Immunotherapy works by helping the body’s immune system fight the cancer.
Not all cancers can be treated with immunotherapy.
What you need to know
How does immunotherapy work?
Immunotherapy works by helping the body’s immune system fight the cancer. The immune system is the body's defence system, which protects the body against infections and some diseases.
Different immunotherapy drugs work in different ways, including:
- making it easier for the immune system to recognise and attack cancer cells
- stimulating the immune system to be more active
- removing the natural brakes on the immune system, and increasing its ability to fight the cancer.
Will immunotherapy work for me?
Immunotherapy works for some people with some cancers. It can be difficult for doctors to predict which people immunotherapy will work for.
In Australia, immunotherapy drugs have only been approved for use in certain types of cancer.
Speak to your doctor about whether immunotherapy is an option for you.
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What to ask or talk about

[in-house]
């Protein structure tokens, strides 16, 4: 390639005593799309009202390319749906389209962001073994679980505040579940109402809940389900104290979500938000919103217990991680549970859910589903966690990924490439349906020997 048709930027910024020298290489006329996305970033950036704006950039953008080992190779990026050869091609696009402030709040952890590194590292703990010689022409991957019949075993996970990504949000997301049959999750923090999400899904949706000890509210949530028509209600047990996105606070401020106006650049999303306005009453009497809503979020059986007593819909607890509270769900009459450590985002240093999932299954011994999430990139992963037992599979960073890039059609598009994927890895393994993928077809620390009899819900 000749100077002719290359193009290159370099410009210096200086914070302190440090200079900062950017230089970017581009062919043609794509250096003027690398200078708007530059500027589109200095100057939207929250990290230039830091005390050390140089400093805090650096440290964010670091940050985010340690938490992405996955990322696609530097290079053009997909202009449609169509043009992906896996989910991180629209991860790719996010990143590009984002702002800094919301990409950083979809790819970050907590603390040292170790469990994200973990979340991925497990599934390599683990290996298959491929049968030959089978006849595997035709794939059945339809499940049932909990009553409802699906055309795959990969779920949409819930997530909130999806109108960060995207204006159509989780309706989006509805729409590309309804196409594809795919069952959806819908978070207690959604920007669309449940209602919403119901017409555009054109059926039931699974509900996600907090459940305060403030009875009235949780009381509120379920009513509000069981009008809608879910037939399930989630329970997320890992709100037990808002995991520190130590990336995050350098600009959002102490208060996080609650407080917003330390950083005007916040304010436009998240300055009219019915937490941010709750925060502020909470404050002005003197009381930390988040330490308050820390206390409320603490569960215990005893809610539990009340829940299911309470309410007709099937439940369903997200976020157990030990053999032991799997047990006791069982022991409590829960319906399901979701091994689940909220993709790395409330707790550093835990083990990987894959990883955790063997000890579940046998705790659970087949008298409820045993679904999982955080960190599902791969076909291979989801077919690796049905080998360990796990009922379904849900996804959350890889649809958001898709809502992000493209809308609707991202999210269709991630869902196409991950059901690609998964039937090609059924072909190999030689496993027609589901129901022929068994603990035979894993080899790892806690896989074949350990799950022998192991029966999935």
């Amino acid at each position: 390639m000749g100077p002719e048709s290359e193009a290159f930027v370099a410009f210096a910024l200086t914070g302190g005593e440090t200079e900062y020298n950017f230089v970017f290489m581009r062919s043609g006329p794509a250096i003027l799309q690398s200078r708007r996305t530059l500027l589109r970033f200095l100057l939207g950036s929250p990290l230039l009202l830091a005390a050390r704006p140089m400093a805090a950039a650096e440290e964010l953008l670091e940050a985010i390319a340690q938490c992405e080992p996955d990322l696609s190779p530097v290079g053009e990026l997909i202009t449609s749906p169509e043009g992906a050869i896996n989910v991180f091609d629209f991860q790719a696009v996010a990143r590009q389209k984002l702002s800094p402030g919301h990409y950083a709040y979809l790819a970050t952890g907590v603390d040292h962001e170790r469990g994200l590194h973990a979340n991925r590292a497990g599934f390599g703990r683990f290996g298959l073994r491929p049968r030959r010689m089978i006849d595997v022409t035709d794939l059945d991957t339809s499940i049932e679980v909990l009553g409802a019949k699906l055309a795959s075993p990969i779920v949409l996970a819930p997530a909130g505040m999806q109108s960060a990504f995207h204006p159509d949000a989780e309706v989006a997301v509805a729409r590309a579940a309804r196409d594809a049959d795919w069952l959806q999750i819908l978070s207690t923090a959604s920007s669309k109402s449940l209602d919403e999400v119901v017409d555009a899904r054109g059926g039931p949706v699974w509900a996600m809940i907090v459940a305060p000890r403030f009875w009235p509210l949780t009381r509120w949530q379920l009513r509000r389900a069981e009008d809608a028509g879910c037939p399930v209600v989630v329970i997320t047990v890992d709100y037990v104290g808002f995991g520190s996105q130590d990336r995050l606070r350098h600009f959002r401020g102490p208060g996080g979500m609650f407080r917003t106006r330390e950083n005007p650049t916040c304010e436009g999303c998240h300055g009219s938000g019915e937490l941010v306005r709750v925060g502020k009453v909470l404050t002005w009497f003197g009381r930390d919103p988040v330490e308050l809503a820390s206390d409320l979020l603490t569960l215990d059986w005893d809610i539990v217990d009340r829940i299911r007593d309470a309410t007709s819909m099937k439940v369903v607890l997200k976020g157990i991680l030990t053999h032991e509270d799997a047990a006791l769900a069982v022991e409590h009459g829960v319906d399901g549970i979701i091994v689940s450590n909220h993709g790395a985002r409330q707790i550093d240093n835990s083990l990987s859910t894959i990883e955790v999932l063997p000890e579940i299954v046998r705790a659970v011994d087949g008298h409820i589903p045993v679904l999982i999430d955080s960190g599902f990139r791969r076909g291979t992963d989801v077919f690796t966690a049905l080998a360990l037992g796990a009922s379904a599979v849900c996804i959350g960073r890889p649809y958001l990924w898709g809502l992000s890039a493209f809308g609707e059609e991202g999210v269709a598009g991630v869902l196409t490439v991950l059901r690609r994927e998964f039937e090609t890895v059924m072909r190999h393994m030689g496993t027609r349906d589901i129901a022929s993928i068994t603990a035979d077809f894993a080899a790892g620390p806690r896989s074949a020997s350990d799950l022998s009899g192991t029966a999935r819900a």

Side effects of immunotherapy
When immunotherapy is given intravenously - in a drip, it is possible to have skin reactions where the needle was, including:
- pain or soreness
Immunotherapy affects the body's immune system and can cause the following side effects:
- dry itchy skin or rash
- diarrhoea, with abdominal pain and possible blood in your bowel motion
- shortness of breath and cough
- nausea and vomiting
- dry irritated eyes
- mouth sores
- pain in the joints
- peripheral neuropathy
- changed vision – blurred or loss of vision
- changes in weight
- severe abdominal pain
- yellowing of the skin and eyes
- dark urine
- changes in the amount of times you pass urine
- swelling of hands and feet
- dizziness with low blood pressure
Preparing for immunotherapy
Before immunotherapy, you may need to sign a consent form. It is important you understand what you are consenting to. This includes what immunotherapy you will be having, how often you will have it, and the possible side effects.
It is important to talk to your doctor or nurse about the possible side effects of immunotherapy and what to do if you notice any of these. You need to know who to contact and on what phone number, including night or weekends.
The side effects of immunotherapy can be very serious if they are not treated quickly. It is easier to manage side effects that are treated early.
Side effects can occur days after starting treatment and later during treatment. It is also possible to get side effects after treatment has finished.
Some side effects need urgent management.
Cancer Council Mon-Fri 9am-5pm13 11 20
Prostate Cancer Foundation of Australia Monday - Friday1800 220 099